harbor to blow it up as soon as their troops
were out. and the French fairly in posses
sion. In firing upon the Allies, however, to
cover their own retreat a little too fiercely, a
Russian shell so exploded as to cut the wire,
and thus the French army of occupation was
saved from being all blown into the air. We
may fancy the disappointment of the opera
tors as they watched for the effect of l he eleo
trio spark. Had the explosion taken plaoe,
it might possibly after all have changed the
fun ol the day as the result of a bold as
sault immediately after such a ca'.astrophe
would perhaps have given them the renew
ed possession of the key of their position.—
As it is, it adds but another illustration of
the truth, so often verified in life, '.hat a little
100 much vigor in the prosecution of any
enterprise, one shot too many frequently de
stroys the effect of a whole campaign.
Politicians could, if they would, afford us
some curious illustrations of this. How does
a litle too much science in pipe laying de
stroy the effect of a thousand well-laid
schemes. They are paralyzed and spoiled
by one stroke too much ol dexterity and
manteuvre. There is no doubt that the break
ing up of all parlies and the general distrust
in which they are now increasingly held, is
owing more than anything else to the in
trigues and deception which one after anoth
er have shown plain, honest, hard-working
men, that they know not what party to Irual,
or how to be sure that their most sacred prin
ciples will not be betrayed. The fact is thai
there is too much science and too little hon
esty. Politicians, as a class, are getting to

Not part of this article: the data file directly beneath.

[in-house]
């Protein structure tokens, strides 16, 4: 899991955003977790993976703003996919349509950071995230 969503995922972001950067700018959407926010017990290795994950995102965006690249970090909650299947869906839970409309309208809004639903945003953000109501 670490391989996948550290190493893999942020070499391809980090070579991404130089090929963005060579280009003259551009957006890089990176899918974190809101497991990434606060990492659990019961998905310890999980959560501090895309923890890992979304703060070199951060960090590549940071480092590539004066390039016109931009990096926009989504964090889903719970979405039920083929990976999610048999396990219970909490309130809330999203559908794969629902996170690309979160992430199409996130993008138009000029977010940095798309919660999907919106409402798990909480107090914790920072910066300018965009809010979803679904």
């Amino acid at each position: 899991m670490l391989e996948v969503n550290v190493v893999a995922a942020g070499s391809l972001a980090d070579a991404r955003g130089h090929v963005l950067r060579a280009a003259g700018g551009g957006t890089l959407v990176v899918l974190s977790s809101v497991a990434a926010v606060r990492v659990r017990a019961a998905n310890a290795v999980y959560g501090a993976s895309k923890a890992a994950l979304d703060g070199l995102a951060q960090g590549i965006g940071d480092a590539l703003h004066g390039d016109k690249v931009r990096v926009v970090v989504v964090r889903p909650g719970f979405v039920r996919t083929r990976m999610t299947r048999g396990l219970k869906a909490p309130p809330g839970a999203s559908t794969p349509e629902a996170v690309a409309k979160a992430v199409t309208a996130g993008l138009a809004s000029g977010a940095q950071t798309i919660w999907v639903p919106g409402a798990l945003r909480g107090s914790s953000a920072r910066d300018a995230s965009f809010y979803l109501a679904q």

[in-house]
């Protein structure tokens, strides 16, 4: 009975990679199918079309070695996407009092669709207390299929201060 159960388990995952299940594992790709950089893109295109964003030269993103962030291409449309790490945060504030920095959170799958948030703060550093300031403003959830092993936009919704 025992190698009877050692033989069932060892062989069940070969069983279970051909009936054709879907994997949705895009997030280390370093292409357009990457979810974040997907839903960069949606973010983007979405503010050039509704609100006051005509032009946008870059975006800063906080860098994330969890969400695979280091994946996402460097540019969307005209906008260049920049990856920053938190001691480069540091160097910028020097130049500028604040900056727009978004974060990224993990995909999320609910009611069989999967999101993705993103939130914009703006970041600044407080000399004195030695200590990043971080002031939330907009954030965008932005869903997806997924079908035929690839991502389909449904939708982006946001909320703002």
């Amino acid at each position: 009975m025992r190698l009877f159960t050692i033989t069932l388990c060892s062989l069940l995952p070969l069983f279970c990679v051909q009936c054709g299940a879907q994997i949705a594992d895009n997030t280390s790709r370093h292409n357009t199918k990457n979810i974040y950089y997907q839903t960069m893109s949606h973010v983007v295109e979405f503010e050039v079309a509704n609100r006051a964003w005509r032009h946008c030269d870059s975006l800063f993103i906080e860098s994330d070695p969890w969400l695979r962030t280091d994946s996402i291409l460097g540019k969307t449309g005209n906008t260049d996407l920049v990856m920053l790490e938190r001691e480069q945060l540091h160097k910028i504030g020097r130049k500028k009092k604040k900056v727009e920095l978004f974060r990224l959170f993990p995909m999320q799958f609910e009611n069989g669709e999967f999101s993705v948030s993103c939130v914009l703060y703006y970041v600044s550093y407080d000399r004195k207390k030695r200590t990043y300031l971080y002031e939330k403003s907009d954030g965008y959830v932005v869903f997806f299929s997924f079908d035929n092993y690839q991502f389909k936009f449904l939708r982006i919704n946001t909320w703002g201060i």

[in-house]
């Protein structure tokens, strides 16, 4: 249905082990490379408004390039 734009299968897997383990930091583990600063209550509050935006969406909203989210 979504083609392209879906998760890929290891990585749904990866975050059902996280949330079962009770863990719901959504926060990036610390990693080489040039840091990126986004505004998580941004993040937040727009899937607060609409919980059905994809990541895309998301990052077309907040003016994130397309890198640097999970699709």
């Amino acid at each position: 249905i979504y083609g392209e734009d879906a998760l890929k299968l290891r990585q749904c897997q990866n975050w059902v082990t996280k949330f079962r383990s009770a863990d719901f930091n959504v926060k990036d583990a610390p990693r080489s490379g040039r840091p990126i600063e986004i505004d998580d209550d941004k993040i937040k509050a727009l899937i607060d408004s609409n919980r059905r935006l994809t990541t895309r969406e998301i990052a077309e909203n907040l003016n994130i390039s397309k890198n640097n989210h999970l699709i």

rely more on cunning than on character for
success. And when it comes to this, polities',
science cuts off the right arm of its own
strength, or blows itself up, as M. Mallafon
nearly did in New York harbor a year or
two ago, when his wires becoming entang
led, he exploded the wrong canister of pow
der, and instead of removing the rock at the
bottom ol the river, only blew himself out of
his own boat.
Too much zeal will often defeat the object
in view. One speech too many haa destroy
ed more than one politician. A hastily writ
ten note, an unfortunately turned expression,
a hasty plate of soup, has sometimes proved
the shot too much which has cut all the wires
of a Presidential campaign. Fanatics of all
kinds and extremists of every sort, whether
in politics or religion, soon find that they
have lost their hold upon the publio, and
have neutralized their own influence. Even
if they do not themselves discover this, oth
ers will. Kossuth, as an orator, produced ef
fects almost unrivalled for a time, but he
went too far and talked too fast; and what
has he now become! One who has lost all
weight of character, in spi:e of being one of
the ablest and perhaps anost sincere men in
Europe, at a period when ability and integ
rity are much needed and found united.
The same principla extends to tfie influ
ence of every man in private life, because